China to launch two payloads to the Moon

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The competition heats up: On Thursday China plans to send a capsule on a mission around the Moon and back to Earth to test its heat shield.

The rocket’s upper stage, which will also round the Moon but not return to Earth, will also carry a privately funded cubesat designed to study the radiation levels during the entire journey.

Twenty minutes after launch on October 23, (at 1:59 p.m. U.S. Eastern time), the Long March’s upper stage will separate from the test capsule, and both will continue on a trajectory that takes them around the moon. The capsule will return to re-enter Earth’s atmosphere on October 31. In early discussions with the Chinese, LuxSpace was told that the upper stage [carrying the private cubesat] would re-enter the atmosphere as well, but it’s now expected to enter a wide, looping orbit around Earth. The main battery is only designed to last 10 days, although it may go longer.

Radio receivers on Earth will be able to tune in to 4M’s signal shortly after separation, and will be able to follow it as it rounds the moon, coming as close as 7,500 miles to the surface. The payload also includes a radiation sensor that will take measurements throughout the journey into Earth-moon space. Anyone with the proper equipment will be able to receive the compressed radiation data and decode it.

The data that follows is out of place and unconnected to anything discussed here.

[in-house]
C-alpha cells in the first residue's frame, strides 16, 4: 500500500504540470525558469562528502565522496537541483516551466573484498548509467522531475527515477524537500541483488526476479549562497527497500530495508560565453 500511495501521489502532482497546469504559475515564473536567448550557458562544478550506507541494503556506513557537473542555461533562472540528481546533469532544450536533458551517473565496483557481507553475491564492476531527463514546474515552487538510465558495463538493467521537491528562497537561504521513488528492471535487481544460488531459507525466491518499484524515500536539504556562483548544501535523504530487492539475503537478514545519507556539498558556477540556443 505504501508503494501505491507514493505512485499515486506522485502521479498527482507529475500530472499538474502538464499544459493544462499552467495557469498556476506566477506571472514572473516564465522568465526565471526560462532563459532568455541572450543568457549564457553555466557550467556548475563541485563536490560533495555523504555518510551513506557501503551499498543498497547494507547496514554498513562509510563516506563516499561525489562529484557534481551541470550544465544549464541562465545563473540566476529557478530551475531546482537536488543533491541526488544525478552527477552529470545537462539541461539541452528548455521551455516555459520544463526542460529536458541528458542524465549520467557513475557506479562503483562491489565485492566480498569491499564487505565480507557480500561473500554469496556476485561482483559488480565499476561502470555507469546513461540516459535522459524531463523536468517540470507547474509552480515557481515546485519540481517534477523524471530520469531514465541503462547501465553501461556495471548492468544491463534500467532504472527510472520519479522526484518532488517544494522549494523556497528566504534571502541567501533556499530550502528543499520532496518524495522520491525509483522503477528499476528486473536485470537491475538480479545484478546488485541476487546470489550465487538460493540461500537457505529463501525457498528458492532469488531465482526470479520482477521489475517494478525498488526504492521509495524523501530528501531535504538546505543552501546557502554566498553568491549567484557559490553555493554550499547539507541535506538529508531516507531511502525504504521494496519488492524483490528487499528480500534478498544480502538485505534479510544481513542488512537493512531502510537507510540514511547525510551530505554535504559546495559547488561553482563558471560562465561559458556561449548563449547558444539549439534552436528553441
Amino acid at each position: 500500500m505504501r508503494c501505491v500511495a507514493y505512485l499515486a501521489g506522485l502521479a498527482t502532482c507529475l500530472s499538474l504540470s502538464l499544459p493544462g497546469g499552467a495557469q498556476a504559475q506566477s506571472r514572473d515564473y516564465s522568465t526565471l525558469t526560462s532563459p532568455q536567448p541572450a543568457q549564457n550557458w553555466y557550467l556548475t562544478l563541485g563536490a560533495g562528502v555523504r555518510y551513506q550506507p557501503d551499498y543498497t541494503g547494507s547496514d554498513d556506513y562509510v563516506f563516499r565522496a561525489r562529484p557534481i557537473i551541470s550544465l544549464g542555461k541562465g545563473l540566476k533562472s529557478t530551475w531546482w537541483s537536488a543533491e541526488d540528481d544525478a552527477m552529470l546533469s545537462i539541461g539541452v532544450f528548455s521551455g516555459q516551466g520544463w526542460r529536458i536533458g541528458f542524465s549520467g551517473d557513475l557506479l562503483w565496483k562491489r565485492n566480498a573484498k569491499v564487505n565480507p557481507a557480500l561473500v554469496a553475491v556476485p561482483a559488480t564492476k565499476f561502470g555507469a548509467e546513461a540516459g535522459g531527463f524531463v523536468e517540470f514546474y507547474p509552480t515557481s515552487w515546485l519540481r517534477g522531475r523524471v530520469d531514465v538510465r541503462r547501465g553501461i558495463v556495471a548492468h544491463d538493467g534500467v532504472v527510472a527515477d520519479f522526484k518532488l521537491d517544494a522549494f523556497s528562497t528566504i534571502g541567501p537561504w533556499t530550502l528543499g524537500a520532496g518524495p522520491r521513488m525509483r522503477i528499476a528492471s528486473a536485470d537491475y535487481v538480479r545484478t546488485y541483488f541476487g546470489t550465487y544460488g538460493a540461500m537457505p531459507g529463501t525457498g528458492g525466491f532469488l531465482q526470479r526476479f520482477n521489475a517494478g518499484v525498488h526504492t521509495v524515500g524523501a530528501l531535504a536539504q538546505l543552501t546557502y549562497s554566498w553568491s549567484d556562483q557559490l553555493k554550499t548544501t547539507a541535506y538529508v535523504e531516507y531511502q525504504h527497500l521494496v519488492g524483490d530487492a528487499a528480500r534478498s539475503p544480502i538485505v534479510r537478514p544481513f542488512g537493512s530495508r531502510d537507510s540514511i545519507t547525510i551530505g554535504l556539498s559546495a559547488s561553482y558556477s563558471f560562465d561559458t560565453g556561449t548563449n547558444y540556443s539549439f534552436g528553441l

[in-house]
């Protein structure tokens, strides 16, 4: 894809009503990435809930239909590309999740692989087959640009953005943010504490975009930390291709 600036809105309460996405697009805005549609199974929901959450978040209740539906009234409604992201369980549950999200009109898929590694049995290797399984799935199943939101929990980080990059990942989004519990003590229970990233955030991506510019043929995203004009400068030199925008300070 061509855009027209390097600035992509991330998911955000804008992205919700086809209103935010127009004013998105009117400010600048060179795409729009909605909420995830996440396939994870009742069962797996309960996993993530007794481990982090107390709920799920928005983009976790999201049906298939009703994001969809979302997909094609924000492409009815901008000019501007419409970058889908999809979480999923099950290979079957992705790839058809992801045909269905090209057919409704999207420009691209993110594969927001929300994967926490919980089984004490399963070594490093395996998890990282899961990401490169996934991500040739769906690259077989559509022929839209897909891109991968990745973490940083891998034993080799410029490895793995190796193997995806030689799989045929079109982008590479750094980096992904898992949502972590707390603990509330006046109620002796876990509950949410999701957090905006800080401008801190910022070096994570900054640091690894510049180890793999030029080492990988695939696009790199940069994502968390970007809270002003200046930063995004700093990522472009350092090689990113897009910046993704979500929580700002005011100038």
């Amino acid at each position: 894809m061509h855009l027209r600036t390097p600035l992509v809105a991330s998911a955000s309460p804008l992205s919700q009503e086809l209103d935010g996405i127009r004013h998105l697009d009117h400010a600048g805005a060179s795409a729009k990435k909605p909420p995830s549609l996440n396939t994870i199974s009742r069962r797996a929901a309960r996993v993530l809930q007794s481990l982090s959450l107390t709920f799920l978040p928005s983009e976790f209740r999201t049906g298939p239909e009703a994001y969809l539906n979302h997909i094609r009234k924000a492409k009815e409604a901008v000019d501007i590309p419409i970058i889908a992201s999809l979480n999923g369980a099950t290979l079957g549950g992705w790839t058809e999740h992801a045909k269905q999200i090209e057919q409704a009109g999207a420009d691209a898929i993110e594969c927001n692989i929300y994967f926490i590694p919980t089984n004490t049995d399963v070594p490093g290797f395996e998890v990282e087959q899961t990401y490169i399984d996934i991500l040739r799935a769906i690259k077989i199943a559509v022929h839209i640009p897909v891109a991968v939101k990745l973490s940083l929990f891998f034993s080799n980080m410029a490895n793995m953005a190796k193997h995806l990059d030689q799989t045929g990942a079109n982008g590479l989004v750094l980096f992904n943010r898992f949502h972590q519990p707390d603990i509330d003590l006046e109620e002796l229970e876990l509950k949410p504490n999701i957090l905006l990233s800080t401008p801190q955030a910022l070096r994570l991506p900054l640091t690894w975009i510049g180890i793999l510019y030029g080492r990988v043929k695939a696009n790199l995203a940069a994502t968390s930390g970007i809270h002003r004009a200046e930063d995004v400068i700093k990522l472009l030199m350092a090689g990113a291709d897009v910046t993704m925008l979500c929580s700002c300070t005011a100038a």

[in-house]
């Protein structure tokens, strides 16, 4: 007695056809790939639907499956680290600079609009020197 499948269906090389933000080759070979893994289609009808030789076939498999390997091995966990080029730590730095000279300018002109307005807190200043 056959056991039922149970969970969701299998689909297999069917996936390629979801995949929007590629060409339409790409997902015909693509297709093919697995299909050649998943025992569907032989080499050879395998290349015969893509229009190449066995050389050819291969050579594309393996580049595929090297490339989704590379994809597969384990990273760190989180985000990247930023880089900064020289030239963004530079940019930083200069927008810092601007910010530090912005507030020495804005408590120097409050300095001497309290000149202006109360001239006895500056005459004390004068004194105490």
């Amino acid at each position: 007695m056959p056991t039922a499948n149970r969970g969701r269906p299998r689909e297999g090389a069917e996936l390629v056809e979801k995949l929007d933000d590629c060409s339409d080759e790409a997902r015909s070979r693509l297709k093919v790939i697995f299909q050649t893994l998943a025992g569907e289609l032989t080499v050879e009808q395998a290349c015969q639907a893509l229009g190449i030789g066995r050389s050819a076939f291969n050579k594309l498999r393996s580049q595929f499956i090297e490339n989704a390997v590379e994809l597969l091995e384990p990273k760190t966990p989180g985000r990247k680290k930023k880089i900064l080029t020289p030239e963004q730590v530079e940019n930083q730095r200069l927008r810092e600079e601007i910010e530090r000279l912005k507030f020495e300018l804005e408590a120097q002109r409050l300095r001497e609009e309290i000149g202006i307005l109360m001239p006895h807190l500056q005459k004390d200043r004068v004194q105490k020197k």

Though this private mission is definitely breaking new ground by sending a small payload to lunar space for very little money, the article is incorrect when it states that this is the first privately funded Moon mission. In 1997-1998 HGS 1, a Hughes commercial communications satellite that was placed in an incorrect orbit by a Russian rocket, was sent on a wide elliptical orbit to fly past the Moon twice and thus use this sling shot effect to get the satellite into a usable orbit.


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